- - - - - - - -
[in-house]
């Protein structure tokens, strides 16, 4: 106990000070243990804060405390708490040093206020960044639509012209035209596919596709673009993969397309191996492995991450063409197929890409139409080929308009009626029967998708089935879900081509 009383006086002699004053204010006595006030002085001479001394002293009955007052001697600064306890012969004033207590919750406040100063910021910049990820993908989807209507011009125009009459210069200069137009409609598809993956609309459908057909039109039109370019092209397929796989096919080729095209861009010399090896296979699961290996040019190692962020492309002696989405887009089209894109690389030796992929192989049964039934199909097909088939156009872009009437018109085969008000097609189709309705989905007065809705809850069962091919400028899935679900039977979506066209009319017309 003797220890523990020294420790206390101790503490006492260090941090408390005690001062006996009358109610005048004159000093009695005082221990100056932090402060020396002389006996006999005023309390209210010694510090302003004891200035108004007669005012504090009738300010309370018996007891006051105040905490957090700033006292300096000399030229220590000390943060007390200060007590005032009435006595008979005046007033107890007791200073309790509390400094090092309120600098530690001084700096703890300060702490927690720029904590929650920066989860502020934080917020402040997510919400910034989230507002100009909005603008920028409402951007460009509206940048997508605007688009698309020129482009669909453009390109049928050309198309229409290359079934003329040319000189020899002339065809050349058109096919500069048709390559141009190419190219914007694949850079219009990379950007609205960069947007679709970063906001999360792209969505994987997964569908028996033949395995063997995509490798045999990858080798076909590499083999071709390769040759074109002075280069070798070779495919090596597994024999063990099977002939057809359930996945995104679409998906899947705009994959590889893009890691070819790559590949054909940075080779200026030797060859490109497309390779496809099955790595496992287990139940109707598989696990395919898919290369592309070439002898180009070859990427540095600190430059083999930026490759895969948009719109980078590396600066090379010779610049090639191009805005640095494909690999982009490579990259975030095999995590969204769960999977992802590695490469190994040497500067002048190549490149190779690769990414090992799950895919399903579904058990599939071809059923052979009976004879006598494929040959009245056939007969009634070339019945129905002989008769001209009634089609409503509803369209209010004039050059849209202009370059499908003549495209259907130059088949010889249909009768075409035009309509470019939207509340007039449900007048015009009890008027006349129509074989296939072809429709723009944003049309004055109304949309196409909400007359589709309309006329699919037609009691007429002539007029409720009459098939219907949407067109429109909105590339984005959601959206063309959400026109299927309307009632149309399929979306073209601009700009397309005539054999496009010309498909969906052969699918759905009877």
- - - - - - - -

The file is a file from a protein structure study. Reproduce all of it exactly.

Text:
[in-house]
């Protein structure tokens, strides 16, 4: 106990000070243990804060405390708490040093206020960044639509012209035209596919596709673009993969397309191996492995991450063409197929890409139409080929308009009626029967998708089935879900081509 009383006086002699004053204010006595006030002085001479001394002293009955007052001697600064306890012969004033207590919750406040100063910021910049990820993908989807209507011009125009009459210069200069137009409609598809993956609309459908057909039109039109370019092209397929796989096919080729095209861009010399090896296979699961290996040019190692962020492309002696989405887009089209894109690389030796992929192989049964039934199909097909088939156009872009009437018109085969008000097609189709309705989905007065809705809850069962091919400028899935679900039977979506066209009319017309 003797220890523990020294420790206390101790503490006492260090941090408390005690001062006996009358109610005048004159000093009695005082221990100056932090402060020396002389006996006999005023309390209210010694510090302003004891200035108004007669005012504090009738300010309370018996007891006051105040905490957090700033006292300096000399030229220590000390943060007390200060007590005032009435006595008979005046007033107890007791200073309790509390400094090092309120600098530690001084700096703890300060702490927690720029904590929650920066989860502020934080917020402040997510919400910034989230507002100009909005603008920028409402951007460009509206940048997508605007688009698309020129482009669909453009390109049928050309198309229409290359079934003329040319000189020899002339065809050349058109096919500069048709390559141009190419190219914007694949850079219009990379950007609205960069947007679709970063906001999360792209969505994987997964569908028996033949395995063997995509490798045999990858080798076909590499083999071709390769040759074109002075280069070798070779495919090596597994024999063990099977002939057809359930996945995104679409998906899947705009994959590889893009890691070819790559590949054909940075080779200026030797060859490109497309390779496809099955790595496992287990139940109707598989696990395919898919290369592309070439002898180009070859990427540095600190430059083999930026490759895969948009719109980078590396600066090379010779610049090639191009805005640095494909690999982009490579990259975030095999995590969204769960999977992802590695490469190994040497500067002048190549490149190779690769990414090992799950895919399903579904058990599939071809059923052979009976004879006598494929040959009245056939007969009634070339019945129905002989008769001209009634089609409503509803369209209010004039050059849209202009370059499908003549495209259907130059088949010889249909009768075409035009309509470019939207509340007039449900007048015009009890008027006349129509074989296939072809429709723009944003049309004055109304949309196409909400007359589709309309006329699919037609009691007429002539007029409720009459098939219907949407067109429109909105590339984005959601959206063309959400026109299927309307009632149309399929979306073209601009700009397309005539054999496009010309498909969906052969699918759905009877």